Competition - Win a bottle of champagne

No 3584 Set by Margaret Rogers

Robert McCrum wrote in the Observer that Wodehouse never takes the reader "beyond the bedroom door". We asked for a bedroom scene from any great writer who has always kept that door shut.

Report by Ms de Meaner

Well done. £15 to the winners; hon menshes to Will Bellenger, Merrick, Frank Dunnill, Keith Norman, Carolyn Beckingham, Alanna Blake and Peter Lyon; the bottle goes to W J Webster.

Emma Knightley, handsome, clever and rich, draped herself over the washstand with as much dignity as could be gathered from the remains of her shift and an exhausted spirit, and submitted once again to the ministrations of Mr Knightley, who, it now transpired, had far more than three thousand a year and the finest strawberry beds in Surrey to offer her. She now understood, albeit dimly, why the lower orders of Highbury had long referred to him as "Thrice" Knightley.

No wonder her father, sweet, gentle Mr Woodhouse, had begged her not to marry, but neither he nor the libidinous antics of the livestock on the home farm had prepared her for the excesses, the indelicacies of the previous night. Had her dear father really indulged in such extraordinary manoeuvres? The presence of her and her sister Isabella suggested that he had. But surely he had not obliged her revered mother to hang from the canopy of the bed while anointing her with Gentleman's Relish? And surely he would have removed his riding boots?

"I am much obliged to you my dear Emma," said her husband after no inconsiderable time had passed. "Will you take some chocolate to refresh yourself?"

N Syrett

As I toddled over to the bed, Daphne closed her eyes and emitted a low groan. This was music to my ears, I can tell you. According to Nuptial Bliss by Myrtle Bower, which Bingo Little swore was the vade mecum to chaps tottering into matrimony, a certain amount of eye-closing and low moaning was pretty much par for the course in the boudoir. And it also showed how wrong Jeeves had been to take against my purple-spotted pyjamas. He might be the bee's knees in the subfusc department, but he was an absolute non-starter if you wanted to set the female pulses racing.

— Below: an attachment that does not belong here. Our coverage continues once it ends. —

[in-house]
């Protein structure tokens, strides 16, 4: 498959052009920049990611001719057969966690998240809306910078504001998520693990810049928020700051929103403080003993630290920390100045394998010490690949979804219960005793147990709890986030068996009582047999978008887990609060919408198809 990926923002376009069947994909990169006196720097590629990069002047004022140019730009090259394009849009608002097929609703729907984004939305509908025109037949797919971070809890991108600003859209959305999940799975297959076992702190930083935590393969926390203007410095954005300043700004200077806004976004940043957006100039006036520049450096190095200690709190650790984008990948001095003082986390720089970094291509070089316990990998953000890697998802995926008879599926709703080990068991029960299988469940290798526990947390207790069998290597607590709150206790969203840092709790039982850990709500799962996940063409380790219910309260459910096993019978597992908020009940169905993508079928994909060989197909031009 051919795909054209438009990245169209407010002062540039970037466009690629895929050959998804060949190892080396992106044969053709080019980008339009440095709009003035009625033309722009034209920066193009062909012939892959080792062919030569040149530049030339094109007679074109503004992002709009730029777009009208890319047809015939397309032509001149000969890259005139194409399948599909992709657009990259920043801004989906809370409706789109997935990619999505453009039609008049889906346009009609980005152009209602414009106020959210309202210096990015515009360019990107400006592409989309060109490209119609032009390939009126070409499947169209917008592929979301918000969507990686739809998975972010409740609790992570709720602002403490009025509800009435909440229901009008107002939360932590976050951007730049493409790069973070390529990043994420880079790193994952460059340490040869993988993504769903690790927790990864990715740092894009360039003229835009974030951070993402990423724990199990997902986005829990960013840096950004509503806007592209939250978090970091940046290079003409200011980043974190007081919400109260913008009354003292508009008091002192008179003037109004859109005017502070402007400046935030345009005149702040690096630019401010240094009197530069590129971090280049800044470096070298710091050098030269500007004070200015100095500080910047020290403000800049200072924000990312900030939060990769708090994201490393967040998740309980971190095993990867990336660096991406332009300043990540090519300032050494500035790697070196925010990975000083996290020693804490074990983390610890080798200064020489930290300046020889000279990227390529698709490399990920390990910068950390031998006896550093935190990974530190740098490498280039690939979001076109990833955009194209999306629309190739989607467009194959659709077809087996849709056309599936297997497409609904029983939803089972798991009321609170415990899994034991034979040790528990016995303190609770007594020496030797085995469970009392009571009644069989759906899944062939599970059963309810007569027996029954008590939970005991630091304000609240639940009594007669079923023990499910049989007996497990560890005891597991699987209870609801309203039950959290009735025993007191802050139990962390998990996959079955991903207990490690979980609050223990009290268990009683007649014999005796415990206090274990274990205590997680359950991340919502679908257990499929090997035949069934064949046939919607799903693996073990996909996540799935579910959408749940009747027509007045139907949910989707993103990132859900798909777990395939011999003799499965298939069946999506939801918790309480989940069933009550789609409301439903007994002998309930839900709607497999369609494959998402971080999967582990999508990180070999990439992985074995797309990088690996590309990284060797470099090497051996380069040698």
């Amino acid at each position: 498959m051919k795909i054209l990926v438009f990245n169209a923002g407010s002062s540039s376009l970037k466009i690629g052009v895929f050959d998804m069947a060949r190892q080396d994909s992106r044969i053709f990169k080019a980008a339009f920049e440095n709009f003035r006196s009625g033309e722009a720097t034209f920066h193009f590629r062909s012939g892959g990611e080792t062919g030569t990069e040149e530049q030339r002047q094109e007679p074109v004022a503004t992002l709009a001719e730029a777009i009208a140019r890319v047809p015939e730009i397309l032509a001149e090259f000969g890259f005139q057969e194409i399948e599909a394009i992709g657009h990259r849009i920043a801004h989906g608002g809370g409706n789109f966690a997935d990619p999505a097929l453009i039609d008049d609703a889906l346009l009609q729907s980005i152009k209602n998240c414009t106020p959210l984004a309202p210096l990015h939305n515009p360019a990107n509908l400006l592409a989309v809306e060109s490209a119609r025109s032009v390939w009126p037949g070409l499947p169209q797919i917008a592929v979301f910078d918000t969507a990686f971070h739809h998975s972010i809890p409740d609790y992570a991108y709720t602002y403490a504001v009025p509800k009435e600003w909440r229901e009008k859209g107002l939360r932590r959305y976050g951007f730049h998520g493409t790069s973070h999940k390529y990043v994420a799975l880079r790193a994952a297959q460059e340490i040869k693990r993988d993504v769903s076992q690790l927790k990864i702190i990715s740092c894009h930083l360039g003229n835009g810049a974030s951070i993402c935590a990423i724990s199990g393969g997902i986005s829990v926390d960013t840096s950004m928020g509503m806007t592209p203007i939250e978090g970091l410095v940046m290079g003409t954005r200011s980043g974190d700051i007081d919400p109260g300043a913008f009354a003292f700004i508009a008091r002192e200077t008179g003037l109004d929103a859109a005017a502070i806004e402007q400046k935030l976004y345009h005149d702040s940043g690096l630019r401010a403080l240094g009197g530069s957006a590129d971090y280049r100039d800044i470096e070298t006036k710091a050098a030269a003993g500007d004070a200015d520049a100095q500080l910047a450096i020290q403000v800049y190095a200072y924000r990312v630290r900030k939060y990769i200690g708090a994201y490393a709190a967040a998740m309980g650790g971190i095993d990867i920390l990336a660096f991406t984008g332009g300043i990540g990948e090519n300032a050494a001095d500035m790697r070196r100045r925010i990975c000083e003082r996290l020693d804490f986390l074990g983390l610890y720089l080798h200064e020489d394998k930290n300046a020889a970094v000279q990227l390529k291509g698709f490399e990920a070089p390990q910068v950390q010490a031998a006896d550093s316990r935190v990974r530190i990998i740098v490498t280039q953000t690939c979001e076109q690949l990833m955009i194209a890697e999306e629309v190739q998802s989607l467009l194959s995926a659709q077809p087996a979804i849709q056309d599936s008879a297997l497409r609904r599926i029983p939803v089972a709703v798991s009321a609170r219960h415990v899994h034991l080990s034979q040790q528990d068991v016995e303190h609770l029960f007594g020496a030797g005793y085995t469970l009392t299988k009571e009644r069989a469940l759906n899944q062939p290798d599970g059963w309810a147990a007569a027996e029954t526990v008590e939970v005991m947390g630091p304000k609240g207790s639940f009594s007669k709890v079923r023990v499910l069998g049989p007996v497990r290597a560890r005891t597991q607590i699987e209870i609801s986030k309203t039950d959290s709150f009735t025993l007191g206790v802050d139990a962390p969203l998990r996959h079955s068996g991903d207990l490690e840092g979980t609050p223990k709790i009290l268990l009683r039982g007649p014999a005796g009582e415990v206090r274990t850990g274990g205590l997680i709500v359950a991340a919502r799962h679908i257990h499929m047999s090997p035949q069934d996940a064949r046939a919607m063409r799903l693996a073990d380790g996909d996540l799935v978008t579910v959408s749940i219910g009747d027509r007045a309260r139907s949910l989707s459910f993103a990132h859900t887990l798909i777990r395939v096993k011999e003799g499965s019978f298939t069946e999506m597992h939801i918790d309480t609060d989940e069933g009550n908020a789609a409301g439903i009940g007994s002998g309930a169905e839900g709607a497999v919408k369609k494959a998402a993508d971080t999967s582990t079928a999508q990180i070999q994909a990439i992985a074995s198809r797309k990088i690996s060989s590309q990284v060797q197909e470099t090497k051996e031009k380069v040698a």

"What ho, old thing!" I said, sliding between the sheets.

"What ho, Bertie!" she murmured.

There was something of a lull at this point while I weighed up my next move. Myrtle's tome had some jolly interesting line drawings, but they did leave the layman rather feeling his way. It reminded me of the first time I'd tried to tie the Drones Club knot. In fact, I might have been there to this day working out how to pass X over Y, if Daphne hadn't seized me by the ears and delivered the smackeroo to end all smackeroos.

W J Webster

A fetching young chambermaid entered the room. Accustomed as I was to Holmes's amazing powers in the use of disguise, I had to look three times before being certain it was he.

Holmes removed his dress and lit his pipe. "There is villainy afoot here, Watson," he said. "Yesterday Miss Irene Adler and Mr Godfrey Norton were secretly married and went to their hotel. I got myself hired as a chambermaid and hid in a cupboard in the couple's bedroom, observing their activity all night."

He paused, deeply troubled by his experience.

"It was dark; they were beneath the sheets. Yet by an elementary application of the laws of geometry, combined with physiological principles familiar to you, my dear Watson, I deduced the exact sequence of movements."

He sighed. "The problem was to make sense of them. Something was happening here utterly outside the experience of English men and women. I rejected the hypothesis that she was transferring submarine plans from her night-clothes to his. But when you have eliminated the impossible, whatever remains, however improbable, must be the truth. Miss Adler is a foreigner. This was undoubtedly the ritual of one of those socialistic secret societies whose existence blights Bohemia."

Ian Birchall

"My dear Mr Bennet," said his lady as she stood before the looking-glass, "have you not marked the beauty of my new nightgown?"

Mr Bennet replied that he had not.

"But it is most becoming," returned she; "though on such a sultry evening I feel rather hot in it. Can I persuade you to unlace the front for me?"

Mr Bennet made no answer.

"Do you not want to?" cried his wife impatiently.

"You want me to, but I desire I will do no such thing," replied he.

"How can you be so cruel?" responded his wife. "You delight in vexing me. How I suffer! You have no compassion for my poor nerves."

"Depend upon it," said he, exhausted by her prattle, "they can be in no more frayed condition than my own."

"Oh, I understand you perfectly! Were it not for my good friends I am sure I do not know what would become of me!"

Mr Bennet sighed. "You do not begin to comprehend. I find myself rather unwell this evening - I have a headache."

"You should ask advice of Mr Darcy," sobbed Mrs Bennet. "He may allow you some of his little blue pills."

Anne Du Croz

No 3587 Set by Leonora Casement

A reappearance of an oldie: ads for up-to-date children's toys. (Previous winners: "Fascinating booklet Autopsies Are Fun! supplied FREE with every JUNIOR MORTICIAN OUTFIT . . .", "Make your boy municipally conscious by giving him a Bactro model sewage disposal unit . . .") Max 200 words by 15 July.

E-mail: comp@newstatesman.co.uk

This article first appeared in He makes us nice enough for export

1999-07-05